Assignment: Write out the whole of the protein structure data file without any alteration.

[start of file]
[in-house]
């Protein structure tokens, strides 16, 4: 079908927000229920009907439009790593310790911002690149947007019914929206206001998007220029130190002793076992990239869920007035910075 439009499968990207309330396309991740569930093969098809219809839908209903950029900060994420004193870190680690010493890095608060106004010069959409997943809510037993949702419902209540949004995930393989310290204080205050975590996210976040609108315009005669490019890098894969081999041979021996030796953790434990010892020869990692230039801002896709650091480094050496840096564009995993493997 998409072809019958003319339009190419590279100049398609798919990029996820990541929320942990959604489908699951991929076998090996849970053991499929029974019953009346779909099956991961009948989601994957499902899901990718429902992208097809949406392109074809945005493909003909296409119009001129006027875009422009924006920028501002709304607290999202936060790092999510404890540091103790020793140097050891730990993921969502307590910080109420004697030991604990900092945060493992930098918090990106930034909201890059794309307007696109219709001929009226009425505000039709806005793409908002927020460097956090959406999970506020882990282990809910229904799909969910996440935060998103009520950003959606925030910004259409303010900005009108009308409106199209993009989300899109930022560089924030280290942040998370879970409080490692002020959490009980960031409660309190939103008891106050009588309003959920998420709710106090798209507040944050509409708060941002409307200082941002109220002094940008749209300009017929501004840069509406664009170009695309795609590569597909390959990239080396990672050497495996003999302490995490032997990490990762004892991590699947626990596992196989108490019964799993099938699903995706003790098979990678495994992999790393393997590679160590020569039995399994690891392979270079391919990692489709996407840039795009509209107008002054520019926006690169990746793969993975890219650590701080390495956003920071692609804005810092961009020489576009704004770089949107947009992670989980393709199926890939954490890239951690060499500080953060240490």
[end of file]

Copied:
[in-house]
């Protein structure tokens, strides 16, 4: 079908927000229920009907439009790593310790911002690149947007019914929206206001998007220029130190002793076992990239869920007035910075 439009499968990207309330396309991740569930093969098809219809839908209903950029900060994420004193870190680690010493890095608060106004010069959409997943809510037993949702419902209540949004995930393989310290204080205050975590996210976040609108315009005669490019890098894969081999041979021996030796953790434990010892020869990692230039801002896709650091480094050496840096564009995993493997 998409072809019958003319339009190419590279100049398609798919990029996820990541929320942990959604489908699951991929076998090996849970053991499929029974019953009346779909099956991961009948989601994957499902899901990718429902992208097809949406392109074809945005493909003909296409119009001129006027875009422009924006920028501002709304607290999202936060790092999510404890540091103790020793140097050891730990993921969502307590910080109420004697030991604990900092945060493992930098918090990106930034909201890059794309307007696109219709001929009226009425505000039709806005793409908002927020460097956090959406999970506020882990282990809910229904799909969910996440935060998103009520950003959606925030910004259409303010900005009108009308409106199209993009989300899109930022560089924030280290942040998370879970409080490692002020959490009980960031409660309190939103008891106050009588309003959920998420709710106090798209507040944050509409708060941002409307200082941002109220002094940008749209300009017929501004840069509406664009170009695309795609590569597909390959990239080396990672050497495996003999302490995490032997990490990762004892991590699947626990596992196989108490019964799993099938699903995706003790098979990678495994992999790393393997590679160590020569039995399994690891392979270079391919990692489709996407840039795009509209107008002054520019926006690169990746793969993975890219650590701080390495956003920071692609804005810092961009020489576009704004770089949107947009992670989980393709199926890939954490890239951690060499500080953060240490």